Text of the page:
Dmitri Zherbin (b.1984, Republic of Karelia, USSR) is a tape loop manipulator and guitarist now based in Helsinki. A prolific artist, his work ranges from lo-fi ambient soundscape to noisy tape collage. He’s also a member of no wave band Fate Vs Free Willy and post-punk duo Black Tile. In a previous incarnation he played in drone duo Banana Pill. You can check a lot out on his Bandcamp.
Recently Dmitri spent some time at WORM’s Sound Studios, and in time-honoured fashion we asked him some questions.
Please introduce yourself!
My name is Dmitri Zherbin, I’m a self-taught musician and noise artist from Helsinki, Finland. I’ve been making experimental music for about ten years now. During the last few years I explored the tape loop method where I record different sounds on cassette tape loops and create music pieces by playing around with the loops.
What did you want to make at WORM Sound Studios, and were you “successful” in that?
I didn’t have a strict plan or goal, just wanted to play around with the instruments, apply my tape loop technique to them, record the sounds for later editing. I did manage to record a lot of material; I think generally it came out pretty good. I now have hours of music on my hard drive that I need to go through and edit and – some day – release. I’d say it was successful, I mean it’s hard to fail when you don’t even have a specific goal.
How do you approach making sound?
I work a lot with found sound and field recordings, sounds that are not considered musical traditionally. Like I mentioned above, I record these sounds on cassette tape loops and make pieces of music with that. The time at WORM was unusual for me in a sense, because I don’t normally use “real” instruments like synthesizers to make music. My approach at WORM wasn’t to just play the synthesizers, but to record synth noises on tape loops, so that way it’s not too different from my usual approach.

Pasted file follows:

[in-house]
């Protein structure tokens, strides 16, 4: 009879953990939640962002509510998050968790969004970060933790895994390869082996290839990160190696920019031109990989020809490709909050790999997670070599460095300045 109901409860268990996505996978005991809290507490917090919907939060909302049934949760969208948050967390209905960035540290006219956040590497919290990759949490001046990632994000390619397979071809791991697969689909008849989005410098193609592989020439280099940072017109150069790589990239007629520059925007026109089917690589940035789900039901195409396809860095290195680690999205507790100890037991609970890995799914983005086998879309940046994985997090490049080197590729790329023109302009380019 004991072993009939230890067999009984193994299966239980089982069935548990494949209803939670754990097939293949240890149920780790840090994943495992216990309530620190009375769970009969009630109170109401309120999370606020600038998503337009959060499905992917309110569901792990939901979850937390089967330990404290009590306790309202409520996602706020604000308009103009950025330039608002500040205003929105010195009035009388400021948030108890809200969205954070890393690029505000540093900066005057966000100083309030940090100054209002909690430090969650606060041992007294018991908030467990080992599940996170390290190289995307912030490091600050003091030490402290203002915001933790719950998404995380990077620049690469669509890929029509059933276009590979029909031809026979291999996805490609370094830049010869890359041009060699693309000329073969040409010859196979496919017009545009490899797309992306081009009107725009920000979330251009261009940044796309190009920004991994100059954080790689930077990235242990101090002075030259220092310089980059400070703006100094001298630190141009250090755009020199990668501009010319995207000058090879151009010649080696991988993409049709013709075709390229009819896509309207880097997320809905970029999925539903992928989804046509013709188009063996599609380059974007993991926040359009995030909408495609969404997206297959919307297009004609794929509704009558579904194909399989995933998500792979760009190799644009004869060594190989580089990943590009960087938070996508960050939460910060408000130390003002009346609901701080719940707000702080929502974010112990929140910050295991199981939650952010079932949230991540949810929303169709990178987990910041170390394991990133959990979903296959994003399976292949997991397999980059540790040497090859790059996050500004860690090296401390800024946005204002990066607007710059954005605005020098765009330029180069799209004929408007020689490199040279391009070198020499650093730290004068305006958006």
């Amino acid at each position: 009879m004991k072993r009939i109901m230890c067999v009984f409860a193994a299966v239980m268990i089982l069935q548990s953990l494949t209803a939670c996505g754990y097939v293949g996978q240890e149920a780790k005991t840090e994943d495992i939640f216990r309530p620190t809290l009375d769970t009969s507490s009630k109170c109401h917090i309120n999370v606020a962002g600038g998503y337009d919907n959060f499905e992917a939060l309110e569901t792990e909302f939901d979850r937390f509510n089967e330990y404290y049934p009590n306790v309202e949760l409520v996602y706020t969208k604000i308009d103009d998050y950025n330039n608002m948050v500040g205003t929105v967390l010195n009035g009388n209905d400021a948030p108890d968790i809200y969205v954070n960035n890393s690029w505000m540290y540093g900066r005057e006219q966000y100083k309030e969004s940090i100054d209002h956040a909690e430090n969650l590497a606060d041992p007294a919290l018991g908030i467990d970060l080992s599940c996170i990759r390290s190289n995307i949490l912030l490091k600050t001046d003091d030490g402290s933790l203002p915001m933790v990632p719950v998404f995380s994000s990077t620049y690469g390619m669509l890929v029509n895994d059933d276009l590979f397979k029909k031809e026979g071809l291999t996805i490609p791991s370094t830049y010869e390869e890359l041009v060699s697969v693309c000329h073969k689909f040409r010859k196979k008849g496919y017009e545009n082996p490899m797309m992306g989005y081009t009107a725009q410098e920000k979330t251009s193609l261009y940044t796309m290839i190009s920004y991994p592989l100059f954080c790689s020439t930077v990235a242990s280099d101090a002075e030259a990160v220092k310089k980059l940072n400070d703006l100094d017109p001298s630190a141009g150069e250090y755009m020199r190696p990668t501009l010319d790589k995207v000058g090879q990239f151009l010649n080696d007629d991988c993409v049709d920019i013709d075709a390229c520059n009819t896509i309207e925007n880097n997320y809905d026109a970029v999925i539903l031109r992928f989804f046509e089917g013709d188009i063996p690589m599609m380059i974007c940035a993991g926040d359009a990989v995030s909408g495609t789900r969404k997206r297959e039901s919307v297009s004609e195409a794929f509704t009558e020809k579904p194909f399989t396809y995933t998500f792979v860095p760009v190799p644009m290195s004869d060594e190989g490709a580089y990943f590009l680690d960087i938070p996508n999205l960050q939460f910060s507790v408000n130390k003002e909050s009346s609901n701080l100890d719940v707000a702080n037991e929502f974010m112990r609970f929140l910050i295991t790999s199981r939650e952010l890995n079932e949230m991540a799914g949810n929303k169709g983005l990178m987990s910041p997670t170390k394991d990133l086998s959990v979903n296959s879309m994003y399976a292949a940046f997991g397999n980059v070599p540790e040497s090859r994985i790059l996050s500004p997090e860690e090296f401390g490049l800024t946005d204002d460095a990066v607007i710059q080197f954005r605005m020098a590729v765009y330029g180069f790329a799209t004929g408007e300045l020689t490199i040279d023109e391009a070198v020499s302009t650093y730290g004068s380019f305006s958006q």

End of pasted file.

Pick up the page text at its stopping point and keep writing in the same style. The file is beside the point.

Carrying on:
Any particular equipment you had your eye on at WORM?
Before I came, I was very curious about the ARP 2600 and I did end up using it for most of the recordings I made. I was also looking forward to playing around with the Serge, but unfortunately there was some problem with it during my stay and I couldn’t use it. But at the end it wasn’t a big deal, because there were a lot of other instruments, I didn’t even have time to go through all of them. Some of my favourites were BME Axiom modular synthesizer, some Eurorack filters that I put field recordings through and the Space Echo.
What do you think of Rotterdam?
I didn’t see the city that much, because I was spending most of the time in the studio. But I did walk around and bike a bit and even managed to do some field recordings. The feeling I got from the city is that in some ways it’s like Helsinki (where I have lived for the past 20 years), it’s not too big, but still feels central and with a lot of interesting things going on. I’d love to visit again, maybe explore the city a bit more.
Any plans for the future, if we can look past current events?
I have quite a few releases coming up this year, both solo and collaborations. I’ve been recording a lot over the past couple of years and not really releasing that many albums. Now it feels like the time is right to start putting it all out there. I also have a project going on where I visit waterfalls across Finland and make on-site tape loop installations with the sounds that I collect there. Now the region where I live is isolated from the rest of the country so I can’t travel very far, but I hope it won’t affect the project too much. I’m also planning to do some live stream concerts from my little home studio soon. Just have to figure out some technical things first so I can have a proper high-quality sound.